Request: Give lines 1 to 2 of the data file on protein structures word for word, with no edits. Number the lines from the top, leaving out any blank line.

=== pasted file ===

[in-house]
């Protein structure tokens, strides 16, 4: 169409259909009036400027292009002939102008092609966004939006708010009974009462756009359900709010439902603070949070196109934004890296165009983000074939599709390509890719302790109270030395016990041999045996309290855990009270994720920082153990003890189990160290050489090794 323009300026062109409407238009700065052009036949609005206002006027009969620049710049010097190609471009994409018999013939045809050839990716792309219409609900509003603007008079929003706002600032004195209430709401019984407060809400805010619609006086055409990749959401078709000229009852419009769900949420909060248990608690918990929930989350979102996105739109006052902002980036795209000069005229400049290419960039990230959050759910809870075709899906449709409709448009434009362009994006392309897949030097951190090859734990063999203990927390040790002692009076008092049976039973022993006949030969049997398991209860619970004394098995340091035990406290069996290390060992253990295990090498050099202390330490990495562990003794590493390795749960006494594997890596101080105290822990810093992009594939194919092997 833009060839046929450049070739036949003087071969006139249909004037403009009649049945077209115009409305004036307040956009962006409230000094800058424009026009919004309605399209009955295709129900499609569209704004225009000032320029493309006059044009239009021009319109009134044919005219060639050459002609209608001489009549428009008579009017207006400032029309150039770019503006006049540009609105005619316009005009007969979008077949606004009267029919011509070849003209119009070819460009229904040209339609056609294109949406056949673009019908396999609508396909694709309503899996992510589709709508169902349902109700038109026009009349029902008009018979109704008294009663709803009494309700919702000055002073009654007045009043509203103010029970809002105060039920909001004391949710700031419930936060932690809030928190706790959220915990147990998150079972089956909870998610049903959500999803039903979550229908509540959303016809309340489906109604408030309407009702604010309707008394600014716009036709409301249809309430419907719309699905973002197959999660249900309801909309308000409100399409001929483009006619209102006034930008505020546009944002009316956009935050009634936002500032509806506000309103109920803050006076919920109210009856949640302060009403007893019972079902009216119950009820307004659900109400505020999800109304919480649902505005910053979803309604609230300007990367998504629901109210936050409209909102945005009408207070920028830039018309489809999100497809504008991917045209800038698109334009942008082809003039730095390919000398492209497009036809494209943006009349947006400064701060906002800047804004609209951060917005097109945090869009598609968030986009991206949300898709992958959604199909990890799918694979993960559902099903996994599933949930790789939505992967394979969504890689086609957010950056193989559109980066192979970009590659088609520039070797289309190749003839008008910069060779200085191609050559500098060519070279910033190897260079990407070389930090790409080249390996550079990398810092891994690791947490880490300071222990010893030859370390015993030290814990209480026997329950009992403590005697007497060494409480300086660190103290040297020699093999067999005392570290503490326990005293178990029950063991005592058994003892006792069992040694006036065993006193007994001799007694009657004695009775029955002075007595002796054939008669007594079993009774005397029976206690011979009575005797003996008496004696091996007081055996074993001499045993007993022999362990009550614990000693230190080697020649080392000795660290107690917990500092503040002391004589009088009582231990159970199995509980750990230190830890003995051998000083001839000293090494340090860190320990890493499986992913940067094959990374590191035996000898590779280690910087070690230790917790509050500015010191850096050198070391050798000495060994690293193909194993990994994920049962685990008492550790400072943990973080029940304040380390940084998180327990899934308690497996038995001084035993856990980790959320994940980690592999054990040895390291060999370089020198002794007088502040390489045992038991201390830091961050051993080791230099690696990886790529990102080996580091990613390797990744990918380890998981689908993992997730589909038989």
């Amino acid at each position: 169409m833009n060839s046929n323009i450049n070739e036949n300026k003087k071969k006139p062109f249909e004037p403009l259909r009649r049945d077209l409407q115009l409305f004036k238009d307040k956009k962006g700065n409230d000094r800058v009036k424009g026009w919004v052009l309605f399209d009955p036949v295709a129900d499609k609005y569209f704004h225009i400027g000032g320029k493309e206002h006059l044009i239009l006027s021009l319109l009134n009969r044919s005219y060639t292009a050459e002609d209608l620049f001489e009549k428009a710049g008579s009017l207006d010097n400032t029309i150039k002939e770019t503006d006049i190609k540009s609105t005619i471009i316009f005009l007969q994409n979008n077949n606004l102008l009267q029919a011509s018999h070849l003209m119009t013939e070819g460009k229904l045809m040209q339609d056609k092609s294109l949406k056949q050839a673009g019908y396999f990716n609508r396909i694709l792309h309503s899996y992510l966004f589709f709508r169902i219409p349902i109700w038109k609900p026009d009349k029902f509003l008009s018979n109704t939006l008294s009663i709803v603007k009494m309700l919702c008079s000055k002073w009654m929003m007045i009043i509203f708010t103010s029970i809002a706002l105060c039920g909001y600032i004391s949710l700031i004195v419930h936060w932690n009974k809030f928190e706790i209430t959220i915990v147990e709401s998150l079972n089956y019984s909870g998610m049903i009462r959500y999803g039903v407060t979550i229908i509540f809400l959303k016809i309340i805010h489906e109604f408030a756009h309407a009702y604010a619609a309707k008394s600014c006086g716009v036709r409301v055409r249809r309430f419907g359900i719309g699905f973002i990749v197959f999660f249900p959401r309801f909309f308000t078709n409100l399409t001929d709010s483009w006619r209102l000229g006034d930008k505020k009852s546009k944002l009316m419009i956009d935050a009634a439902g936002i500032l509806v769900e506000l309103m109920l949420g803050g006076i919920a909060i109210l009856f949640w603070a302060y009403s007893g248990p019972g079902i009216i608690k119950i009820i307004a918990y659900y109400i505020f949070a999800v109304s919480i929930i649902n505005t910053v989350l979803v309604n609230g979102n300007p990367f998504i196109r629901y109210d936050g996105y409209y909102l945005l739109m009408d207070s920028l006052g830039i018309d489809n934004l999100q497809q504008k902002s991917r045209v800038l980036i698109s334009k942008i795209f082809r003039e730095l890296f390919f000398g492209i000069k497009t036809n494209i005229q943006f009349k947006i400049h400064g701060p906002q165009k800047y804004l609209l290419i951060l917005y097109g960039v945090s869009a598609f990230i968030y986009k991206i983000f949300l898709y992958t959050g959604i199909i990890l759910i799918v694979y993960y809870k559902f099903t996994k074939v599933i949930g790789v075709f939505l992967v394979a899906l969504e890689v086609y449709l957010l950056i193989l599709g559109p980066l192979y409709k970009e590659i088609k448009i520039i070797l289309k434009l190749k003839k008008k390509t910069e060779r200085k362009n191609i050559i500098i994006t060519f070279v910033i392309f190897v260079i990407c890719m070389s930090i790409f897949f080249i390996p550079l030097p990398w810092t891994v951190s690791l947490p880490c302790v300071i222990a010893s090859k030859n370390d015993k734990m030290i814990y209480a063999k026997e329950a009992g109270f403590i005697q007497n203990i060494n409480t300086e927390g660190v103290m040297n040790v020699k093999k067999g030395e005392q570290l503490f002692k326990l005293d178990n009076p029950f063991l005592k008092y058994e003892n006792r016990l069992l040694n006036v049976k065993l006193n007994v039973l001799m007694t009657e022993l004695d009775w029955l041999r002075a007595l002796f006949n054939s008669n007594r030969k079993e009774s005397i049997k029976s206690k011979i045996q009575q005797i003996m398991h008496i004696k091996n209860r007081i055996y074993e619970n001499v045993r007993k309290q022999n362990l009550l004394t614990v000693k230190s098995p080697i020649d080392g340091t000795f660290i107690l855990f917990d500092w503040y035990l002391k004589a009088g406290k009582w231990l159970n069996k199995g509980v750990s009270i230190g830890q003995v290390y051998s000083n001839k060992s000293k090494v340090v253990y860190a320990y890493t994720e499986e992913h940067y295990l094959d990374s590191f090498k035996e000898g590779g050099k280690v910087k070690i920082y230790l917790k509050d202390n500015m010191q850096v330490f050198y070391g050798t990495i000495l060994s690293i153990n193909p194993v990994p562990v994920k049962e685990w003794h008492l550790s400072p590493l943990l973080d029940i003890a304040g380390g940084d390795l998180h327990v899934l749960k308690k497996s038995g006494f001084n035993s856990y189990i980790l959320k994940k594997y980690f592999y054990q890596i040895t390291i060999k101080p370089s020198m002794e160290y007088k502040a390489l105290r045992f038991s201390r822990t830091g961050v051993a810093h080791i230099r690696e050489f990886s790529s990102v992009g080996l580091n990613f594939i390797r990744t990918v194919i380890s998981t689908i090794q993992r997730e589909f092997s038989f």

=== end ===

[in-house]
């Protein structure tokens, strides 16, 4: 169409259909009036400027292009002939102008092609966004939006708010009974009462756009359900709010439902603070949070196109934004890296165009983000074939599709390509890719302790109270030395016990041999045996309290855990009270994720920082153990003890189990160290050489090794 323009300026062109409407238009700065052009036949609005206002006027009969620049710049010097190609471009994409018999013939045809050839990716792309219409609900509003603007008079929003706002600032004195209430709401019984407060809400805010619609006086055409990749959401078709000229009852419009769900949420909060248990608690918990929930989350979102996105739109006052902002980036795209000069005229400049290419960039990230959050759910809870075709899906449709409709448009434009362009994006392309897949030097951190090859734990063999203990927390040790002692009076008092049976039973022993006949030969049997398991209860619970004394098995340091035990406290069996290390060992253990295990090498050099202390330490990495562990003794590493390795749960006494594997890596101080105290822990810093992009594939194919092997 833009060839046929450049070739036949003087071969006139249909004037403009009649049945077209115009409305004036307040956009962006409230000094800058424009026009919004309605399209009955295709129900499609569209704004225009000032320029493309006059044009239009021009319109009134044919005219060639050459002609209608001489009549428009008579009017207006400032029309150039770019503006006049540009609105005619316009005009007969979008077949606004009267029919011509070849003209119009070819460009229904040209339609056609294109949406056949673009019908396999609508396909694709309503899996992510589709709508169902349902109700038109026009009349029902008009018979109704008294009663709803009494309700919702000055002073009654007045009043509203103010029970809002105060039920909001004391949710700031419930936060932690809030928190706790959220915990147990998150079972089956909870998610049903959500999803039903979550229908509540959303016809309340489906109604408030309407009702604010309707008394600014716009036709409301249809309430419907719309699905973002197959999660249900309801909309308000409100399409001929483009006619209102006034930008505020546009944002009316956009935050009634936002500032509806506000309103109920803050006076919920109210009856949640302060009403007893019972079902009216119950009820307004659900109400505020999800109304919480649902505005910053979803309604609230300007990367998504629901109210936050409209909102945005009408207070920028830039018309489809999100497809504008991917045209800038698109334009942008082809003039730095390919000398492209497009036809494209943006009349947006400064701060906002800047804004609209951060917005097109945090869009598609968030986009991206949300898709992958959604199909990890799918694979993960559902099903996994599933949930790789939505992967394979969504890689086609957010950056193989559109980066192979970009590659088609520039070797289309190749003839008008910069060779200085191609050559500098060519070279910033190897260079990407070389930090790409080249390996550079990398810092891994690791947490880490300071222990010893030859370390015993030290814990209480026997329950009992403590005697007497060494409480300086660190103290040297020699093999067999005392570290503490326990005293178990029950063991005592058994003892006792069992040694006036065993006193007994001799007694009657004695009775029955002075007595002796054939008669007594079993009774005397029976206690011979009575005797003996008496004696091996007081055996074993001499045993007993022999362990009550614990000693230190080697020649080392000795660290107690917990500092503040002391004589009088009582231990159970199995509980750990230190830890003995051998000083001839000293090494340090860190320990890493499986992913940067094959990374590191035996000898590779280690910087070690230790917790509050500015010191850096050198070391050798000495060994690293193909194993990994994920049962685990008492550790400072943990973080029940304040380390940084998180327990899934308690497996038995001084035993856990980790959320994940980690592999054990040895390291060999370089020198002794007088502040390489045992038991201390830091961050051993080791230099690696990886790529990102080996580091990613390797990744990918380890998981689908993992997730589909038989």